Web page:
The arbitration hearing commenced as scheduled the next day before Professor Sands. At the hearing, petitioners attempted to submit to Porfessor Sands "all controversies existing at the time of the arbitration hearing, including . . . [w]hether an agreement among the Trustees made in 1964
allowing for selection of the Fund Administrator and the location of the Fund Office by the Employer-Trustees and the selection of the attorney for the Trustees by the Union-Trustees was made and whether there is sufficient reason to abrogate continuation of the agreement or arrangement." (Amended complaint, P14). Professor Sands, however, refused to determine any question other than whether the fund's office should be moved, reasoning that this deadlock issue was the only issue properly before him. Specifically, in his written Opinion and Award, arbitrator Sands noted the following:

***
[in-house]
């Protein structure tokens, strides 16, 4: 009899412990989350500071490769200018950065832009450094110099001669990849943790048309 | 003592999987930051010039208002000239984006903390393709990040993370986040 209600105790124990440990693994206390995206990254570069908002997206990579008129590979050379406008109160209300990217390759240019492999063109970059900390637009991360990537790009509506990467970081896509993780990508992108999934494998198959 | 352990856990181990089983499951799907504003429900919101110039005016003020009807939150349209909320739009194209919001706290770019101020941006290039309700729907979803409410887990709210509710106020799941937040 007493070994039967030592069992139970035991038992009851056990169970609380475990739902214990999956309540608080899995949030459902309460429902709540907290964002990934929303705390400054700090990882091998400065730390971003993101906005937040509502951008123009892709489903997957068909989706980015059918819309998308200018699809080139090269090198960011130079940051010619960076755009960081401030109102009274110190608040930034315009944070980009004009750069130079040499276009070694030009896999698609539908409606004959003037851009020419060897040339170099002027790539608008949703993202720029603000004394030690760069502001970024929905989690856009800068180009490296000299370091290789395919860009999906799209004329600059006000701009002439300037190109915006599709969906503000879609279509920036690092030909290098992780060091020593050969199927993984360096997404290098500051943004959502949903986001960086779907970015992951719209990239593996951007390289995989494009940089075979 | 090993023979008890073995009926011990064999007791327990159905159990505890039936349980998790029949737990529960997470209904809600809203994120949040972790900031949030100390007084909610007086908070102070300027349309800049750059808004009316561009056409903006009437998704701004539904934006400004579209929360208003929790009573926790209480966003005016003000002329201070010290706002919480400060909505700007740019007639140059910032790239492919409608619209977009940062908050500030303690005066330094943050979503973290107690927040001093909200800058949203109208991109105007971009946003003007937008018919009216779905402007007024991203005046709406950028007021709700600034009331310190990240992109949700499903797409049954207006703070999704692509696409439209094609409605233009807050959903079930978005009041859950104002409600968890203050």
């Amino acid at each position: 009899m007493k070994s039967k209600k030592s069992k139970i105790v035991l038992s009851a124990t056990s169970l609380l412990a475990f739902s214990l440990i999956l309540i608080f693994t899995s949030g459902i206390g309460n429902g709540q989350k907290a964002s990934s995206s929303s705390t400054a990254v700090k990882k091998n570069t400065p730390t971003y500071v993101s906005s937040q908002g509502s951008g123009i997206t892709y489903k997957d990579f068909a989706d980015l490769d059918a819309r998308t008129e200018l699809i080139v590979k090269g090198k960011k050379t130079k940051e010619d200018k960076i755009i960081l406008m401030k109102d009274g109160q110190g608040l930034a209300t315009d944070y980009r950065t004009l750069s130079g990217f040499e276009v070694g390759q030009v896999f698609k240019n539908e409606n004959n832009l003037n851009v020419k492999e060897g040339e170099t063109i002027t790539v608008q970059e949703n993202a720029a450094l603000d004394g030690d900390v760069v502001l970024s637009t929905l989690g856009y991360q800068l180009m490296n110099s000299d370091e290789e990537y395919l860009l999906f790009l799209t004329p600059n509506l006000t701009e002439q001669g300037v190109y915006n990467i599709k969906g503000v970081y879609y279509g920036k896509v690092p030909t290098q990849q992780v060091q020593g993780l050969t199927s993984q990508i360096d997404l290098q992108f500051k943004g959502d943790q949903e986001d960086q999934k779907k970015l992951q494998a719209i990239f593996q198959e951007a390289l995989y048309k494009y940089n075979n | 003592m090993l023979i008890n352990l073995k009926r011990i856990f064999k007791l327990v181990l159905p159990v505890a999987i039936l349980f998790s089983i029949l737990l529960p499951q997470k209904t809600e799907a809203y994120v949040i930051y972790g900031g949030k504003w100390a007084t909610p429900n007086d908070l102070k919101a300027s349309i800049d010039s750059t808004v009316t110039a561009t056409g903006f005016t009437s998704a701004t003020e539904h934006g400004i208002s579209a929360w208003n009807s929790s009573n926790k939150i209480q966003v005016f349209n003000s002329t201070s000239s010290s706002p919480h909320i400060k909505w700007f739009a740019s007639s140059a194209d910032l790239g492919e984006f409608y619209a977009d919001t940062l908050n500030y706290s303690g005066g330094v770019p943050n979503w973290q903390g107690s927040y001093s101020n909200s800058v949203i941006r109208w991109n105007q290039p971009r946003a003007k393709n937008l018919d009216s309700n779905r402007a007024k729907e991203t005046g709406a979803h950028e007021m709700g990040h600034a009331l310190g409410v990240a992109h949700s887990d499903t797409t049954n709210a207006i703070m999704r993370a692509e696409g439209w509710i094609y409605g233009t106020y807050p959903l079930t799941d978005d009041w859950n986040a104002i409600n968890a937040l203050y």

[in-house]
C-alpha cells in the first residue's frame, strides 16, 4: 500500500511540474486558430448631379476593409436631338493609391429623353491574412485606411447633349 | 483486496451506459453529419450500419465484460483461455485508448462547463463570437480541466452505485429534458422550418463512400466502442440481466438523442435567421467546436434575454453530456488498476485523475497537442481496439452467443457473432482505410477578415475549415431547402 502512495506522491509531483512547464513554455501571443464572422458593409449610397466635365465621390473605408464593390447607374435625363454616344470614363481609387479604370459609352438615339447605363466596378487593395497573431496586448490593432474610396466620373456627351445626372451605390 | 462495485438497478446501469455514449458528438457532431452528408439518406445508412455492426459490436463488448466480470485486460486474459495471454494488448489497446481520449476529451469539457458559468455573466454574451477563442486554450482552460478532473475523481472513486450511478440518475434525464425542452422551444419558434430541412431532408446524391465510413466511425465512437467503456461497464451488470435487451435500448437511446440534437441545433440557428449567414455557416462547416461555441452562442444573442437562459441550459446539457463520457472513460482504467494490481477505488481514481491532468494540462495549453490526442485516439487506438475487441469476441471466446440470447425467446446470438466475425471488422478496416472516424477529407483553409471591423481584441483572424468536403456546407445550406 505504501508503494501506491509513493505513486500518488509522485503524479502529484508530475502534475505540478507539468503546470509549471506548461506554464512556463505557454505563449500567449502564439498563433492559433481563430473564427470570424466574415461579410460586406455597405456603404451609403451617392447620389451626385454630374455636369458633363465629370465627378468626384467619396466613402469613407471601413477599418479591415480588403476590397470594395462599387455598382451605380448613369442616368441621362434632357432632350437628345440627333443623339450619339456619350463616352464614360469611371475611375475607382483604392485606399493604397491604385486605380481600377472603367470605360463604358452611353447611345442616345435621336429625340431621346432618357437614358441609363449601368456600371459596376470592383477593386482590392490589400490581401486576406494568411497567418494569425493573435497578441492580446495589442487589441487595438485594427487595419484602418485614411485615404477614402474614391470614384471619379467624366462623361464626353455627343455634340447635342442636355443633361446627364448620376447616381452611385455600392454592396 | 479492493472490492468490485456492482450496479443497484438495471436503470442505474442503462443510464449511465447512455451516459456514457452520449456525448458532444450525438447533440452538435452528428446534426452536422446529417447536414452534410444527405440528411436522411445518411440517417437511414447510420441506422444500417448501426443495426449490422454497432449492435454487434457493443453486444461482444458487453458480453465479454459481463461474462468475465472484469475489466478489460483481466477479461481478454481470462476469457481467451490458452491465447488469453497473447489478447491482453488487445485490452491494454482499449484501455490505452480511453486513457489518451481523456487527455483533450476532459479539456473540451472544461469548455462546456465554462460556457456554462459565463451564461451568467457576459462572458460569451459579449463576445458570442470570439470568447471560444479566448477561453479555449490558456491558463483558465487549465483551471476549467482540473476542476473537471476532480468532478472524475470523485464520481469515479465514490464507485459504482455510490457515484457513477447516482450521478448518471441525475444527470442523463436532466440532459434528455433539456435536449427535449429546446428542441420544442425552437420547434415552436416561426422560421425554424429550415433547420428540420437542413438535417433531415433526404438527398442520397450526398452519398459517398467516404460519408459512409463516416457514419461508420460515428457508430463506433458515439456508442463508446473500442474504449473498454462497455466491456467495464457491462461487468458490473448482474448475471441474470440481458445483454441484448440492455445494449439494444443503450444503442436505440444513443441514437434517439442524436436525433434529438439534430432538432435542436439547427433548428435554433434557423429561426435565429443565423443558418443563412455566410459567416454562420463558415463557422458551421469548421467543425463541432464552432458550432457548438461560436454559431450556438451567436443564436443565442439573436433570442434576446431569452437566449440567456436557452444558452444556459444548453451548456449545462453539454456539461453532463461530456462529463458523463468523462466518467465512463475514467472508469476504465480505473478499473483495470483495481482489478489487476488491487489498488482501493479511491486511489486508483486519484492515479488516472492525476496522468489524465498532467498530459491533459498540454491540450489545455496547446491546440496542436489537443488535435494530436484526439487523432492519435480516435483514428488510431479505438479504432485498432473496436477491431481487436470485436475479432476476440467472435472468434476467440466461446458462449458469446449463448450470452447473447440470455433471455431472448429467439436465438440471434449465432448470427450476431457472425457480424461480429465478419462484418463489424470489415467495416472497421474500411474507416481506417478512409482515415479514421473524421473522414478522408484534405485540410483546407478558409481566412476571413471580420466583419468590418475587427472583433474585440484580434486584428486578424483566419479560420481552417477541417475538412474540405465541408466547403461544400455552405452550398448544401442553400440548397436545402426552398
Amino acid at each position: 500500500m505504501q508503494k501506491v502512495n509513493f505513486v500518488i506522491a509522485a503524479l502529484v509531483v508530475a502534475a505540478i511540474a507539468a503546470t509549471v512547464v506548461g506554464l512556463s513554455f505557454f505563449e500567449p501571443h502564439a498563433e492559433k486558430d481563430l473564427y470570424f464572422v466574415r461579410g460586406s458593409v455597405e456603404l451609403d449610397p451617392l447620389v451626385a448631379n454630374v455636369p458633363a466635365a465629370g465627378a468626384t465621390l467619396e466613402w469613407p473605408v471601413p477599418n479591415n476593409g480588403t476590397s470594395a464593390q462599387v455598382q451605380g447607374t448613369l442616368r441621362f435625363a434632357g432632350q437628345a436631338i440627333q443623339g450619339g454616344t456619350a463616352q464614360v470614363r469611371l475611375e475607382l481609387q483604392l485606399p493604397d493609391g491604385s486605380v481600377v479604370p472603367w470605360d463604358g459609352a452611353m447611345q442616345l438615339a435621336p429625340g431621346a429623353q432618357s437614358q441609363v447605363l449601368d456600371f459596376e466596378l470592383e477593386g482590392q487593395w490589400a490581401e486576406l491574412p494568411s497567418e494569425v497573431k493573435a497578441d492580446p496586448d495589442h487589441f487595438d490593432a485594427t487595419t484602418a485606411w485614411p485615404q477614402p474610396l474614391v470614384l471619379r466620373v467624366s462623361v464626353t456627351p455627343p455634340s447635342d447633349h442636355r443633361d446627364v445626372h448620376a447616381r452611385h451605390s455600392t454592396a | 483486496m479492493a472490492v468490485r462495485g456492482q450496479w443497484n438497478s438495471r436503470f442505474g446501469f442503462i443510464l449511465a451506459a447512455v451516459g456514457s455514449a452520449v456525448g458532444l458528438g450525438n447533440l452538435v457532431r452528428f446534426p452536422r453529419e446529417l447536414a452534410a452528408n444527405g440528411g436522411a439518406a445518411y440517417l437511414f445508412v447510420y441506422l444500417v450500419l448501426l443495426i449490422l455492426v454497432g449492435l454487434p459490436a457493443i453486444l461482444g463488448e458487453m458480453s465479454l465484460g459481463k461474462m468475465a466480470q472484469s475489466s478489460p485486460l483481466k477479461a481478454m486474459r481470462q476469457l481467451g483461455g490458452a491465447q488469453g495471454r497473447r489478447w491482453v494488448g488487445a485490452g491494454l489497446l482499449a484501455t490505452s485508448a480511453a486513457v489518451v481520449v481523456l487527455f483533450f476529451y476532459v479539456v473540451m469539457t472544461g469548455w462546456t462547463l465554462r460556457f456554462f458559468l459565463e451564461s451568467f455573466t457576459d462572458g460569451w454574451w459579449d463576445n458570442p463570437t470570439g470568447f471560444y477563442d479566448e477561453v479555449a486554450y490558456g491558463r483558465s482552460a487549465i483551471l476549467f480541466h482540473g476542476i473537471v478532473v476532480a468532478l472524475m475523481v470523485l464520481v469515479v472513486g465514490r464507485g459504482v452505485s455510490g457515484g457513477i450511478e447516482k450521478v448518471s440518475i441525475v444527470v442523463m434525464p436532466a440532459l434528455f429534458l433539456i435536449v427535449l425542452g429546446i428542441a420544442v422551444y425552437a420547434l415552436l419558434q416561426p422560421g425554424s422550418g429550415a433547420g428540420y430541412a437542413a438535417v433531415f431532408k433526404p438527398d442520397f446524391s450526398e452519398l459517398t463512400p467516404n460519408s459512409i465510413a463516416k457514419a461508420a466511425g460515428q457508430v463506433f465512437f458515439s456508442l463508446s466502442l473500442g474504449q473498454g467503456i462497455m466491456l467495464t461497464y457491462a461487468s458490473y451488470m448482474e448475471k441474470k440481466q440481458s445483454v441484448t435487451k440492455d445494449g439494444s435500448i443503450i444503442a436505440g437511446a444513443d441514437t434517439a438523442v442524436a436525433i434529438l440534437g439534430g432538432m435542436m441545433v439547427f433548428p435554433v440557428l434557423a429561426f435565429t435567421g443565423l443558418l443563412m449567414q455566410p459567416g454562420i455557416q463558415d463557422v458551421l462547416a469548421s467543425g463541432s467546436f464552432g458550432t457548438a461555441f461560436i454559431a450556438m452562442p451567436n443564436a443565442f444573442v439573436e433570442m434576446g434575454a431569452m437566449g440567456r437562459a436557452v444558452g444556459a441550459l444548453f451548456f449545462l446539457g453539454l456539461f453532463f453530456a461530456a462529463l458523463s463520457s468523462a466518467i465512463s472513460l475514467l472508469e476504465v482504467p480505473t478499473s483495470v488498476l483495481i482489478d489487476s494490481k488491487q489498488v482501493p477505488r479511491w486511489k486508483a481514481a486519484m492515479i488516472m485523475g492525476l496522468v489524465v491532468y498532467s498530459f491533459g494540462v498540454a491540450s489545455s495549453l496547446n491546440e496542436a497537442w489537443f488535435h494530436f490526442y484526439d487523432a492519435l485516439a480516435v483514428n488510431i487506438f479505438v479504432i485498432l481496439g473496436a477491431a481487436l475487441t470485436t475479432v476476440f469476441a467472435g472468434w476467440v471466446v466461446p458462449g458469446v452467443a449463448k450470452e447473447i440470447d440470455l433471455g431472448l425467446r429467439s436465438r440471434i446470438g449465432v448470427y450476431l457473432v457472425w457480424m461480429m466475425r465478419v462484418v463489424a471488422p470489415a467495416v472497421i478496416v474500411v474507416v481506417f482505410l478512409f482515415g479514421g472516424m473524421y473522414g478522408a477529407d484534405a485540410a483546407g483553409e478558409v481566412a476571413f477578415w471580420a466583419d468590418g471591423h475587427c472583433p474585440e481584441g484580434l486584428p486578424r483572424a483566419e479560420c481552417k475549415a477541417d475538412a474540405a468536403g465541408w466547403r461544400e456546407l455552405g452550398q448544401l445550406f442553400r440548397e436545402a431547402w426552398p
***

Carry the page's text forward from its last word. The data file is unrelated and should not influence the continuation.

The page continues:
At the first day's hearing I determined that my arbitral jurisdiction extended to the following issue and no other:
What shall be the resolution of the deadlock created by the three-three vote on the motion . . . to move the Fund office to the Labor Temple. . . .
In reaching that conclusion I rejected the employer trustees' contention (oposed by the union trustees) that I must consider and determine as well an additional deadlock reached at a trustees meeting on March 7, 1983, the night before the first hearing in this case. . . . That new deadlock concerned the continued viability of an alleged 1966 agreement between the employers and union dividing responsibility for fund administration by assigning to the union trustees appointment of the Administrator and determination of the location of the fund's offices. The basis for my determination, explained in detail at pages 20-23 of the Transcript, was that as a tie-breaker I lacked power in absence of agreement by the parties to expand my jurisdiction beyond the deadlocked issue which had been processed to arbitration by me.
(Opinion at 2-3) (emphasis in original).
Petitioners' objections to the arbitrator's handling of the dispute narrows to a claim that arbitrator Sands improperly excluded consideration of the 1966 agreement.